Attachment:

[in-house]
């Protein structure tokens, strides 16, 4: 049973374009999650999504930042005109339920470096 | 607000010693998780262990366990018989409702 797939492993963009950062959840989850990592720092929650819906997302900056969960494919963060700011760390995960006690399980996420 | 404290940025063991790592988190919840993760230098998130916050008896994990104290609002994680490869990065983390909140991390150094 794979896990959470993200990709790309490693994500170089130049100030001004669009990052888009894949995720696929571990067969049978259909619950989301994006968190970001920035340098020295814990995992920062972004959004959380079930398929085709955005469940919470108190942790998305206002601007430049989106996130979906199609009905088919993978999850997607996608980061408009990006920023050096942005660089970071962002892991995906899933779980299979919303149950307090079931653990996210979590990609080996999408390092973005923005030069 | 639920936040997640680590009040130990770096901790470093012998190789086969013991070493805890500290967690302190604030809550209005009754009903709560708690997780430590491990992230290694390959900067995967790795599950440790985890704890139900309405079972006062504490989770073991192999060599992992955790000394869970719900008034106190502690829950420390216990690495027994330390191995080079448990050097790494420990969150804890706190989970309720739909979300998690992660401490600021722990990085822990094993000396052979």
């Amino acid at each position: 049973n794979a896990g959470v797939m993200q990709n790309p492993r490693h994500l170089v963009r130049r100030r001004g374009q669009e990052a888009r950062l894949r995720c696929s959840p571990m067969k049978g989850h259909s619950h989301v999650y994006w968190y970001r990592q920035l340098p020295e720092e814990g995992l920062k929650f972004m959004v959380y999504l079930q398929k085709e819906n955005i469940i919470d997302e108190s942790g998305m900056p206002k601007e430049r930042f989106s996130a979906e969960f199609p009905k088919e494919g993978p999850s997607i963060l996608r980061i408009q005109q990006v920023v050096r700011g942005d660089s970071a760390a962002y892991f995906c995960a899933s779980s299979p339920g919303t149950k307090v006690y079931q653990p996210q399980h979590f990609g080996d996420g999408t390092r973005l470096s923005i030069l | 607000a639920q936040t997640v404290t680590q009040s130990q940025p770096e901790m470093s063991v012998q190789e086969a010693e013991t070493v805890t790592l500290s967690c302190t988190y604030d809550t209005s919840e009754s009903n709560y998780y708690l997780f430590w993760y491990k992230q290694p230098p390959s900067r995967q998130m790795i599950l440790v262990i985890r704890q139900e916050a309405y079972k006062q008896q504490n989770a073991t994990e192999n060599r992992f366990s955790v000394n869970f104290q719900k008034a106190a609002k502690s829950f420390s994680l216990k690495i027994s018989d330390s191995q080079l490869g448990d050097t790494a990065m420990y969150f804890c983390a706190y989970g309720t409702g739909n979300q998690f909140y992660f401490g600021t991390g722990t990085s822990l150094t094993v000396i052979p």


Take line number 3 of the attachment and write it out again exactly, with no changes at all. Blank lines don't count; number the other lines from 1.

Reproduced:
């Amino acid at each position: 049973n794979a896990g959470v797939m993200q990709n790309p492993r490693h994500l170089v963009r130049r100030r001004g374009q669009e990052a888009r950062l894949r995720c696929s959840p571990m067969k049978g989850h259909s619950h989301v999650y994006w968190y970001r990592q920035l340098p020295e720092e814990g995992l920062k929650f972004m959004v959380y999504l079930q398929k085709e819906n955005i469940i919470d997302e108190s942790g998305m900056p206002k601007e430049r930042f989106s996130a979906e969960f199609p009905k088919e494919g993978p999850s997607i963060l996608r980061i408009q005109q990006v920023v050096r700011g942005d660089s970071a760390a962002y892991f995906c995960a899933s779980s299979p339920g919303t149950k307090v006690y079931q653990p996210q399980h979590f990609g080996d996420g999408t390092r973005l470096s923005i030069l | 607000a639920q936040t997640v404290t680590q009040s130990q940025p770096e901790m470093s063991v012998q190789e086969a010693e013991t070493v805890t790592l500290s967690c302190t988190y604030d809550t209005s919840e009754s009903n709560y998780y708690l997780f430590w993760y491990k992230q290694p230098p390959s900067r995967q998130m790795i599950l440790v262990i985890r704890q139900e916050a309405y079972k006062q008896q504490n989770a073991t994990e192999n060599r992992f366990s955790v000394n869970f104290q719900k008034a106190a609002k502690s829950f420390s994680l216990k690495i027994s018989d330390s191995q080079l490869g448990d050097t790494a990065m420990y969150f804890c983390a706190y989970g309720t409702g739909n979300q998690f909140y992660f401490g600021t991390g722990t990085s822990l150094t094993v000396i052979p």